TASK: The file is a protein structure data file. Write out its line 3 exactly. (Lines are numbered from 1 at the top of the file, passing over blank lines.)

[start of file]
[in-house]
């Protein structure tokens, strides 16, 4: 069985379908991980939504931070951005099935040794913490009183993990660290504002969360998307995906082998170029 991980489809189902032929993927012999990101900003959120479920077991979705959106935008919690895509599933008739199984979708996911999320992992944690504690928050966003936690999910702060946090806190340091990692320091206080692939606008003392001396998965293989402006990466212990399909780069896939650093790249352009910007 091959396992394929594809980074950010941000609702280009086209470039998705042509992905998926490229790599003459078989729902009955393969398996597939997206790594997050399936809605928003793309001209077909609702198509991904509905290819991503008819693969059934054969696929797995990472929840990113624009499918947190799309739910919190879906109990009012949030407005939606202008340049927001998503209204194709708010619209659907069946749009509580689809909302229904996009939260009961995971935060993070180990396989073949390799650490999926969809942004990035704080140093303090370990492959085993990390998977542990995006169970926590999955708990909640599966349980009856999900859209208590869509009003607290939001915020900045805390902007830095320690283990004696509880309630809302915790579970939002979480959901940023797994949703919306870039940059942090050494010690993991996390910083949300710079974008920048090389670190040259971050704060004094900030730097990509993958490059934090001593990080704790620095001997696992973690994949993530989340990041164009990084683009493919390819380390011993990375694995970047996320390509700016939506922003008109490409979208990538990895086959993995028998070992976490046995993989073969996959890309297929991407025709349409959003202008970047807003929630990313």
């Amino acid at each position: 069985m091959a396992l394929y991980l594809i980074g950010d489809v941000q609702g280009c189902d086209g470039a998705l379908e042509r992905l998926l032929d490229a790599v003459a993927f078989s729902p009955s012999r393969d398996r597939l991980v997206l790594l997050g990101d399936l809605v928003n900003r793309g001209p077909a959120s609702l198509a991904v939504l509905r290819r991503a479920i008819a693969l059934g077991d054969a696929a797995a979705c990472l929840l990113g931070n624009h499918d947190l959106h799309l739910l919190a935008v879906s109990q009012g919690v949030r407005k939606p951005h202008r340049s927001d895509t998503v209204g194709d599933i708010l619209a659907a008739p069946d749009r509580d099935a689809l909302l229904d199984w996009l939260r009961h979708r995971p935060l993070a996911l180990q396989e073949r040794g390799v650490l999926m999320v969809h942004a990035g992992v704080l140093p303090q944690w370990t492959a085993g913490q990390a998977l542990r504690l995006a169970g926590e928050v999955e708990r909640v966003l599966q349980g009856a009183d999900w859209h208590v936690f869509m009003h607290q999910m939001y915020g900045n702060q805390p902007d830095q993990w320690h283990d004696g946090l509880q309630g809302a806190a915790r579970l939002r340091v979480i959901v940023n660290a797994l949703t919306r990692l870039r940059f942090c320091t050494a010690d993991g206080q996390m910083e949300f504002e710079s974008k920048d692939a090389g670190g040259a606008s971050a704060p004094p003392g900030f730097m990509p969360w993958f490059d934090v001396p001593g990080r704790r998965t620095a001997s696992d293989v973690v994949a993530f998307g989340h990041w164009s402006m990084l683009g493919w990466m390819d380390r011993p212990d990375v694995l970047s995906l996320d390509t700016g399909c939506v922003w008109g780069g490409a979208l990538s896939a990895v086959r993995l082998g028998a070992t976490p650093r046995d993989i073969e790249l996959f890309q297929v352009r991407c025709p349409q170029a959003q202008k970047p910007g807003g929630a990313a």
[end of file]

């Amino acid at each position: 069985m091959a396992l394929y991980l594809i980074g950010d489809v941000q609702g280009c189902d086209g470039a998705l379908e042509r992905l998926l032929d490229a790599v003459a993927f078989s729902p009955s012999r393969d398996r597939l991980v997206l790594l997050g990101d399936l809605v928003n900003r793309g001209p077909a959120s609702l198509a991904v939504l509905r290819r991503a479920i008819a693969l059934g077991d054969a696929a797995a979705c990472l929840l990113g931070n624009h499918d947190l959106h799309l739910l919190a935008v879906s109990q009012g919690v949030r407005k939606p951005h202008r340049s927001d895509t998503v209204g194709d599933i708010l619209a659907a008739p069946d749009r509580d099935a689809l909302l229904d199984w996009l939260r009961h979708r995971p935060l993070a996911l180990q396989e073949r040794g390799v650490l999926m999320v969809h942004a990035g992992v704080l140093p303090q944690w370990t492959a085993g913490q990390a998977l542990r504690l995006a169970g926590e928050v999955e708990r909640v966003l599966q349980g009856a009183d999900w859209h208590v936690f869509m009003h607290q999910m939001y915020g900045n702060q805390p902007d830095q993990w320690h283990d004696g946090l509880q309630g809302a806190a915790r579970l939002r340091v979480i959901v940023n660290a797994l949703t919306r990692l870039r940059f942090c320091t050494a010690d993991g206080q996390m910083e949300f504002e710079s974008k920048d692939a090389g670190g040259a606008s971050a704060p004094p003392g900030f730097m990509p969360w993958f490059d934090v001396p001593g990080r704790r998965t620095a001997s696992d293989v973690v994949a993530f998307g989340h990041w164009s402006m990084l683009g493919w990466m390819d380390r011993p212990d990375v694995l970047s995906l996320d390509t700016g399909c939506v922003w008109g780069g490409a979208l990538s896939a990895v086959r993995l082998g028998a070992t976490p650093r046995d993989i073969e790249l996959f890309q297929v352009r991407c025709p349409q170029a959003q202008k970047p910007g807003g929630a990313a």